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Report Provides Recommendations for Research Libraries as Catalytic Leaders in a Changing Society

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The Association of Research Libraries (ARL) and the Coalition for Networked Information (CNI) released a report today on the 2019 ARL-CNI Fall Forum, Research Libraries as Catalytic Leaders in a Society in Constant Flux.

As universities and other learning environments evolve to accommodate the needs and learning styles of their users, changes are evident in methods of knowledge production, dissemination, and access. These evolutions present an opportunity for libraries, both to evolve for today and plan for future change.

The 2019 ARL-CNI Fall Forum brought together leaders of research institutions, research support services, and research libraries from across Canada and the United States. Keynote speaker Jaron Lanier, a computer scientist, composer, artist, and author, discussed two unique opportunities for research libraries as catalytic leaders: as the keepers of context and as the last space in which people learn through manipulation-free curiosity.

Written by ARL executive director Mary Lee Kennedy and funded by EBSCO Information Services, the ARL-CNI Fall Forum report summarizes the presentations of the keynote speaker and panelists, highlights specific breakout discussions, and outlines a set of shared recommendations around four themes:

  1. Libraries as strategic institutions in societal flux
  2. Emerging opportunities for research libraries as collaborative partners in the changing research and learning ecosystem
  3. New forms of reality to advance research integrity and learning
  4. Next generation organizations, skills, and competencies needed for research libraries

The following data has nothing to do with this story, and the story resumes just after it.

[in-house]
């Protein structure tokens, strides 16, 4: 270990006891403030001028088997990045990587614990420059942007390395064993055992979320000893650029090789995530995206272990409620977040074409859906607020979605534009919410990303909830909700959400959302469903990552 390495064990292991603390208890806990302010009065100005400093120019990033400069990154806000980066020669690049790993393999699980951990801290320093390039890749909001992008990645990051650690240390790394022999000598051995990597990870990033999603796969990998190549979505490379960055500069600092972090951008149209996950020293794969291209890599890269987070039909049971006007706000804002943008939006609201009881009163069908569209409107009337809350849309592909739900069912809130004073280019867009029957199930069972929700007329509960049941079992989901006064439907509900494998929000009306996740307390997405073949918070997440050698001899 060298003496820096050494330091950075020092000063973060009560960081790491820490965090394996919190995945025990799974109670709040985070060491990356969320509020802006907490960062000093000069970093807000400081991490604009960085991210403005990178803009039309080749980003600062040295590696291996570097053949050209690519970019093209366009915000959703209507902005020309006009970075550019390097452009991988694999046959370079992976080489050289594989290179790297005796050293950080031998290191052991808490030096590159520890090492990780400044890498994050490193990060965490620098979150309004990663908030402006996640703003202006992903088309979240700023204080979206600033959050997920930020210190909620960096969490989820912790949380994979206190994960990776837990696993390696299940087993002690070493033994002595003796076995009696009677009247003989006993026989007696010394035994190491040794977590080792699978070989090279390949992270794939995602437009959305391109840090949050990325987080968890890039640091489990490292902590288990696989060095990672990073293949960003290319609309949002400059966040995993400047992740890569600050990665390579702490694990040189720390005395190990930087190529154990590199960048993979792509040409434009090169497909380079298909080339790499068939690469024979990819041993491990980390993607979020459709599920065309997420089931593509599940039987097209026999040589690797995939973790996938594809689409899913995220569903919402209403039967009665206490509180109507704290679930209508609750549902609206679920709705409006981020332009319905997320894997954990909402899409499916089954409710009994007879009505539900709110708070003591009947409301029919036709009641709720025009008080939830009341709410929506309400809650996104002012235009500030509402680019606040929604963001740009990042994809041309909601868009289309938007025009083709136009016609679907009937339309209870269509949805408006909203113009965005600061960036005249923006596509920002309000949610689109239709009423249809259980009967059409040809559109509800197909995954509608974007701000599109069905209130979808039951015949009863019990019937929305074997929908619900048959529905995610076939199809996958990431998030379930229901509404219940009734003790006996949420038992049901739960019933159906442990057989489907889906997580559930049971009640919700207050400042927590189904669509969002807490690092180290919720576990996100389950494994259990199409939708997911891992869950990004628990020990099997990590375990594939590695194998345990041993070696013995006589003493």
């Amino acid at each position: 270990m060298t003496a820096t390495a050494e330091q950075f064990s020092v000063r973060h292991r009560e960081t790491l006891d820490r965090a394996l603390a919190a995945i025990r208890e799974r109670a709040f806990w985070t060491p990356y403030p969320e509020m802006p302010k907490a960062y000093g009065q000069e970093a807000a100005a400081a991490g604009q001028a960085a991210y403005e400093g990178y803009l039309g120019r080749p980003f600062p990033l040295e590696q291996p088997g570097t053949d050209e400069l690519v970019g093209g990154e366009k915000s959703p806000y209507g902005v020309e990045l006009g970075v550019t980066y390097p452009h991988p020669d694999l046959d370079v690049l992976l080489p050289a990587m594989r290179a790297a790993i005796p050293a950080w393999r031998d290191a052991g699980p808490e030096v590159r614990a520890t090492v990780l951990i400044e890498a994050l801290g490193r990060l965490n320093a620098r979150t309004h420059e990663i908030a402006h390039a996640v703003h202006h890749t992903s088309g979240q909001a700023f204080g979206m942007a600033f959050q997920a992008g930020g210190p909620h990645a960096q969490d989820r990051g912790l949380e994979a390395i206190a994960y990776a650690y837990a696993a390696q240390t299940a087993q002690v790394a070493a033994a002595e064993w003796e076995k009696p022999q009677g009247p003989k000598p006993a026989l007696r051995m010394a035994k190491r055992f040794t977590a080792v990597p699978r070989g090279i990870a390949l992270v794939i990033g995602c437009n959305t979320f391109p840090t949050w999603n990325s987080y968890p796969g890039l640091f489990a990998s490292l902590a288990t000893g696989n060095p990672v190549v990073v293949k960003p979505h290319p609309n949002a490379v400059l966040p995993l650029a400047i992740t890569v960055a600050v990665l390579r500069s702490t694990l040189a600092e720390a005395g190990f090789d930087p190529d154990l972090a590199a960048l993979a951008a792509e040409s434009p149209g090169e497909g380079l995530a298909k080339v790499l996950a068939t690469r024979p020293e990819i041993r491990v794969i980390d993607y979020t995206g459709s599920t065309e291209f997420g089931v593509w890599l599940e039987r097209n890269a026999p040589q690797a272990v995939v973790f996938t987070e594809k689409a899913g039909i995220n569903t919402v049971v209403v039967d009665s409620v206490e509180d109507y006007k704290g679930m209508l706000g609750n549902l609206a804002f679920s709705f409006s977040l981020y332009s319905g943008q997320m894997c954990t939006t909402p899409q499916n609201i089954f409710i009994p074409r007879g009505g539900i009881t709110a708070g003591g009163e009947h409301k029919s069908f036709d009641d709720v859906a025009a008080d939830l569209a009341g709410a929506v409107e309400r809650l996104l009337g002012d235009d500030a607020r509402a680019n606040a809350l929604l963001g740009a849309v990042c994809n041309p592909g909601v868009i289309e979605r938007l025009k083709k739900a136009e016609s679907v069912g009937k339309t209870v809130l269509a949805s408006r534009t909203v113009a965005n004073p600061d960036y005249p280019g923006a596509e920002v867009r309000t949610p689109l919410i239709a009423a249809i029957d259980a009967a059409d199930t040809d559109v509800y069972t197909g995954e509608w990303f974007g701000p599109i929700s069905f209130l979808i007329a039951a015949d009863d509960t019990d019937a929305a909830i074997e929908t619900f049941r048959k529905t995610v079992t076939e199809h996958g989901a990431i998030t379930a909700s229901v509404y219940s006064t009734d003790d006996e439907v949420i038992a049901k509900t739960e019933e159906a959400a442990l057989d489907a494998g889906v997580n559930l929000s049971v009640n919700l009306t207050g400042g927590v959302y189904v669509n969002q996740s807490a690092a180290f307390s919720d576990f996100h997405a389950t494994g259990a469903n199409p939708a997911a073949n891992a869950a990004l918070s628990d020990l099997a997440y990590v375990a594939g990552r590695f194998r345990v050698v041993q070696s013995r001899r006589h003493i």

In her introduction to the report, ARL president Lorraine Haricombe poses a series of questions for librarians to ponder as they plan for change in the context of artificially intelligent software, automation, and large-scale demographic shifts. Haricombe concludes that “embracing the role of catalyst requires embedding renewal from within. It also requires investing resources toward systematizing the kind of innovation that will further accelerate the pace of change.” The Fall Forum report, she says, aims to “offer a valuable resource of ideas for libraries as connectors, collaborators, and networks that will set out a clear road map for engagement and communication between the library and the communities it serves.”

Download and read Research Libraries as Catalytic Leaders in a Society in Constant Flux: A Report of the ARL-CNI Fall Forum 2019.

 

About the Association of Research Libraries

The Association of Research Libraries (ARL) is a nonprofit organization of 124 research libraries in Canada and the US whose mission is to advance research, learning, and scholarly communication. The Association fosters the open exchange of ideas and expertise, promotes equity and diversity, and pursues advocacy and public policy efforts that reflect the values of the library, scholarly, and higher education communities. ARL forges partnerships and catalyzes the collective efforts of research libraries to enable knowledge creation and to achieve enduring and barrier-free access to information. ARL is on the web at ARL.org.

About the Coalition for Networked Information

The Coalition for Networked Information (CNI) is a joint program of the Association of Research Libraries (ARL) and EDUCAUSE that promotes the use of information technology to advance scholarship and education. Some 240 organizations representing higher education, publishing, information technology, scholarly and professional organizations, foundations, and libraries and library organizations, make up CNI’s members. Learn more at www.cni.org.

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